Food Without Farms? Yes if You Also Want to Spare Land for Nature and Limit Warming
A fascinating new study shows that synthesizing key foods from scratch instead of in soil can cut global warming and land use. But what else could be lost?
I love food grown on farms, like these carrots from the final week of the Bar Harbor Farmer’s Market and these amusingly small and variegated eggs from the hens of some neighbors up the road here in Hancock County, Maine.
It’s clear to me that farms - both bespoke and industrial-scale - will supply the brunt of terrestrial food for humanity for decades to come. But what if a big portion of key dietary basics - dietary fats - could come from chemical processes that greatly reduce the need for farmland and also dramatically cut emissions contributing to global warming?
That’s the question that was just addressed in a new paper on a post-farming path to feeding the world without overheating it and stripping away more ecosystems.
The key finding:
Although scaling up such synthesis could disrupt agricultural economies and depend on consumer acceptance, the enormous potential reductions in greenhouse gas emissions as well as in land and water use represent a realistic possibility for mitigating the environmental footprint of agriculture over the coming decade.
These graphs from the paper show the potential reduction in emissions and land use in key countries.
I can’t break away to do a full-bore dive into this new work because I’m way behind trying to provide you with updates drawn from the Sustain What conversations I’ve hosted in recent weeks, including today’s show with three amazing people seeking peace pathways amid Middle East turmoil.
But I want to be sure you are aware of the research. So I’m posting an excerpt from the solid news release from the University of California, Irvine, to start the conversation.
I’m also reaching out to some longtime contacts in agriculture and related sciences. I’ll add some perspectives here soon.
Here’s the core of the news:
In a study published today in Nature Sustainability, the UCI-led team of scientists assess the potential for widescale synthetic production of dietary fats through chemical and biological processes. The raw materials for this method are the same as those used by plants: hydrogen in water and carbon dioxide in the air.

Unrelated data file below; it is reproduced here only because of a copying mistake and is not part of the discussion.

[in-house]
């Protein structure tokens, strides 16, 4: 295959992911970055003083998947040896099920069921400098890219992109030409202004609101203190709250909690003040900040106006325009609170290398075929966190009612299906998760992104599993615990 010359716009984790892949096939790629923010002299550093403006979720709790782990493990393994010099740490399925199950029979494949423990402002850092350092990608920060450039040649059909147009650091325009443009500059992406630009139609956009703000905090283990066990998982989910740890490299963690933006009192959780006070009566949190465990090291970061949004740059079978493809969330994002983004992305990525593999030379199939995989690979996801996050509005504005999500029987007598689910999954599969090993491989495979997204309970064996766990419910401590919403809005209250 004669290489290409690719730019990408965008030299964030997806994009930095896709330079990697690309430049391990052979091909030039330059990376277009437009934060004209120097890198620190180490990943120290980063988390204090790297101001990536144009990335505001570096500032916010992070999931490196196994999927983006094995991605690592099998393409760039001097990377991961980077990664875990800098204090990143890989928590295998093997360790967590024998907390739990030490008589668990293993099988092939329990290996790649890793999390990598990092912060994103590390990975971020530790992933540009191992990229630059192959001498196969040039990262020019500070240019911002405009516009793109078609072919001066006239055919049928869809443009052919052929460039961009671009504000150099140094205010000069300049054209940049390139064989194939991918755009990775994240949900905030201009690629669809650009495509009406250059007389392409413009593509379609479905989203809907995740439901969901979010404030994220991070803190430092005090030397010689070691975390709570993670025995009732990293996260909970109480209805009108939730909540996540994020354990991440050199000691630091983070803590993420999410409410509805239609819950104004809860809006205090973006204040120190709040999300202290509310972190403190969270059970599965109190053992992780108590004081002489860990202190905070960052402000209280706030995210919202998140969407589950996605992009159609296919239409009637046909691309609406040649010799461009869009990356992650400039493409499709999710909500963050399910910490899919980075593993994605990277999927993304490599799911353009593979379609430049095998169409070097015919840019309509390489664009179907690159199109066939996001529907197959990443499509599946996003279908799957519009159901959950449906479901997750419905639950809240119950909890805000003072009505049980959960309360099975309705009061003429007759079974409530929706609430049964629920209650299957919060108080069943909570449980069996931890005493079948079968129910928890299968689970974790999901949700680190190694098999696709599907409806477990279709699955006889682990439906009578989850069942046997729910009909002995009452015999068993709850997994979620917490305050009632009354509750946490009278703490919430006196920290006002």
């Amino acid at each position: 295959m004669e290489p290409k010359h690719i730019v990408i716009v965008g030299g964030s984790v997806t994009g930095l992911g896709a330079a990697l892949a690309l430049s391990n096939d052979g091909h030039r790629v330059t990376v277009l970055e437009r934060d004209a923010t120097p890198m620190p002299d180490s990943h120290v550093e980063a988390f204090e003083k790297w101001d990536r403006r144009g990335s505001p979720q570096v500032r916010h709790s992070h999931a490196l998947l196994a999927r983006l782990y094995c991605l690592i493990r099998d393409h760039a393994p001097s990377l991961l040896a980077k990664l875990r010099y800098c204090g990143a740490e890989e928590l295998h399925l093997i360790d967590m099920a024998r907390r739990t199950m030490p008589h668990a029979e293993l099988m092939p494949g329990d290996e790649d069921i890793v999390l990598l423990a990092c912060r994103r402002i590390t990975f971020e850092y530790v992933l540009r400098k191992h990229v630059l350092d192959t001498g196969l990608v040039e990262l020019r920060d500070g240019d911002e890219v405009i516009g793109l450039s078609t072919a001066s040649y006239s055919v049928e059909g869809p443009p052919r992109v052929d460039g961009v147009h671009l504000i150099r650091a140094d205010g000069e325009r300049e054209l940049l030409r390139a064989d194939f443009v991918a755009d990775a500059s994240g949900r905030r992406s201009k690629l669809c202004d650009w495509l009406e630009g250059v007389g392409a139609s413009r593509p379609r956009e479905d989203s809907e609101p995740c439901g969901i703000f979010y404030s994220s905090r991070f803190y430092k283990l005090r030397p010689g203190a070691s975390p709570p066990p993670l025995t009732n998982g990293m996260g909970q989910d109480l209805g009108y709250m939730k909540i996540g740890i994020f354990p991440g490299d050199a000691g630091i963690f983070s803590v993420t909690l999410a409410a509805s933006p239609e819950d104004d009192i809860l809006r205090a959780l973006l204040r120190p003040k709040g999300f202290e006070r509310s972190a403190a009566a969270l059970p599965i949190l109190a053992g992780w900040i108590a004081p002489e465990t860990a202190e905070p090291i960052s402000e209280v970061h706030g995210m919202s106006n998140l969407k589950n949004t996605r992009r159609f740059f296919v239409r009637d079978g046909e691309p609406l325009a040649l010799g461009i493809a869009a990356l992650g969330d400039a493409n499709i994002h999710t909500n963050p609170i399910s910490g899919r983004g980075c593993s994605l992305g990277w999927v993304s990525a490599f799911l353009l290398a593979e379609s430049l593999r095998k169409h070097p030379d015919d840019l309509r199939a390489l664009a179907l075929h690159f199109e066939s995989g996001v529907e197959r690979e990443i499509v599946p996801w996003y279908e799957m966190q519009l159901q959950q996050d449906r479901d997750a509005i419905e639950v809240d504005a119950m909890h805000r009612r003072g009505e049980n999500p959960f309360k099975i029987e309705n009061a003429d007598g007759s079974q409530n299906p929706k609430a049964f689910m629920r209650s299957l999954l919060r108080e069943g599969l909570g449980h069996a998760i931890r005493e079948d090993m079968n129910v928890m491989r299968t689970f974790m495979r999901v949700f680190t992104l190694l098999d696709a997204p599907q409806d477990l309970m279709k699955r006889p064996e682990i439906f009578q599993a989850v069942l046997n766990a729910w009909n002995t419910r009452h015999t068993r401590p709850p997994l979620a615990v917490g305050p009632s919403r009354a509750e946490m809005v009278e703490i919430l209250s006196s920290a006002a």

“Large-scale synthesis of edible molecules through chemical and biological means without agricultural feedstocks is a very real possibility,” said lead author Steven Davis, UCI professor of Earth system science. “Such ‘food without the farm’ could avoid enormous quantities of climate-warming emissions while also safeguarding biodiverse lands that might otherwise be cleared for farms.”
Davis and his co-authors highlight other environmental and societal benefits of farm-free food in the paper, including a reduction in water use and watershed pollution, local control over food production, diminished risk of weather-related food shortages, and less need for low-paying and physically demanding agricultural labor. Another plus, according to Davis, would be the possibility of returning existing farmlands to a natural state, which could enhance biodiversity and build up natural carbon sinks.
“I like the idea of not depending on photosynthesis for everything we eat,” Davis said. “At whatever scale, synthesizing food will alleviate competition between natural ecosystems and agriculture, thereby avoiding the many environmental costs of farming.”
Davis highlighted the practice of razing tropical rainforests to create space for palm oil plantations. Cookies, crackers, snack chips and a lot of other middle-of-the-store products are made with dietary fats coming from this source. He asked if anybody would notice if the oil used to bake their cookies came from a food refinery up the road instead of a plantation in Indonesia.
If you think that last point is unimportant, you haven’t kept up with reports on the forest impacts of the still-expanding palm-oil industry. My friends at Mongabay recent provided a sobering snapshot from Indonesia: Palm oil deforestation hits record high in Sumatra’s ‘orangutan capital’.